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John Pizzarelli & Jessica Molaskey: When Worlds Collide

The married couple's latest show at the Cafe Carlyle presents brilliant pairings of seemingly unrelated songs and jazz-tinged takes on pop standards.

By New York City
Jessica Molaskey and John Pizzarelli
Jessica Molaskey and John Pizzarelli
John Pizzarelli, jazz guitarist extraordinaire, and Jessica Molaskey, the brilliant Broadway songbird with a fondness for 1970s pop, first had their worlds collide when they co-starred in the short-lived Broadway musical Dream -- which subsequently resulted in a blissful musical and martial pairing.

In their fifth outing at the Cafe Carlyle, the aptly-titled When Worlds Collide, the duo once again presents pairings of seemingly unrelated songs and jazz-tinged takes on pop standards that serve as a potent reminder of how lucky we are to be beneficiaries of their cosmic union.

While the show is a little bit of a "greatest hits" compendium -- many of the selections have been performed on this stage before or recorded on one of the singers' many albums -- there's nothing one isn't thrilled to hear for the first time or the fiftieth time.

The cleverness of their medleys never cease to amaze, even the ones I practically have memorized: "Cloudburst" set atop "Getting Married Today"; Vincent Youmans and Irving Caesar's "I Want to Be Happy" paired deliciously with the team's "Sometimes I'm Happy"; Joni Mitchell's "The Circle Game" interspersed with Antonio Carlos Jobim's "The Waters of March"; "Shine On Harvest Moon" joined to Neil Young's "Harvest Moon"; and James Taylor's "Traffic Jam" augmented with Molaskey's lyrics set to Joe Henderson's "The Kicker."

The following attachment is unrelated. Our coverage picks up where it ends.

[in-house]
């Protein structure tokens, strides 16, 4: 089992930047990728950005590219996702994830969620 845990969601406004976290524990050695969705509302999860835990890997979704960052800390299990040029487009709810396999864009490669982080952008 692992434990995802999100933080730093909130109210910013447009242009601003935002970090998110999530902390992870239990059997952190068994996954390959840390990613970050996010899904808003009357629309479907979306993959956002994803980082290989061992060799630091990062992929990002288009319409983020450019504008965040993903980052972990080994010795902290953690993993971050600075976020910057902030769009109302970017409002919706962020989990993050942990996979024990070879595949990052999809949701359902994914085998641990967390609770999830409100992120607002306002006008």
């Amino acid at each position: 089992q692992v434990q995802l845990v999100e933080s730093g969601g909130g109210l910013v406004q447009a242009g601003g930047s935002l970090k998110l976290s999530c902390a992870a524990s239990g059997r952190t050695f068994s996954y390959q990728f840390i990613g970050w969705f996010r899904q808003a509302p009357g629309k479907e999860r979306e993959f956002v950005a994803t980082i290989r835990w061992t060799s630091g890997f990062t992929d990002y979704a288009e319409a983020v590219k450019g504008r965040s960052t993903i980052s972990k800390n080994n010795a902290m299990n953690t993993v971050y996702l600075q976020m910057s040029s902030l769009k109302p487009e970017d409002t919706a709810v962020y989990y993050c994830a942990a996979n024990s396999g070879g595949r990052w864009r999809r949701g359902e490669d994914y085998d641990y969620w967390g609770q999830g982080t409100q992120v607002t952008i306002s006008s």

Raising the game, which hardly seems possible, is a magnificent pairing of Billy Joel's "Rosalinda's Eyes" with Stephen Sondheim's "In Buddy's Eyes" -- sung almost as a dual narration of two lovers who exist primarily in the feelings they inspire in each other.

The couple's appreciation for the pop-rock genre -- not always found in this tiny room -- comes through with crystalline clarity in Pizzarelli's gently swinging version of the Beatles' "Can't Buy Me Love"; an instrumental take on the Allman Brothers' "In Memory of Elizabeth Reed"; and a gorgeous, deceptively simple version of the Beach Boys' "God Only Knows" -- with Pizzarelli's understated vocals in glorious counterpoint to Larry Fuller's elegant solo piano accompaniment.

And yet nothing matches the two Paul Simon songs that conclude the show: Molaskey's blistering yet sympathetic take on "Hearts and Bones" -- the author's gimlet-eyed examination of his marriage to Carie Fisher -- and the duo's joyously exuberant take on "Gone at Last." Make sure to catch this show before it's gone for good!

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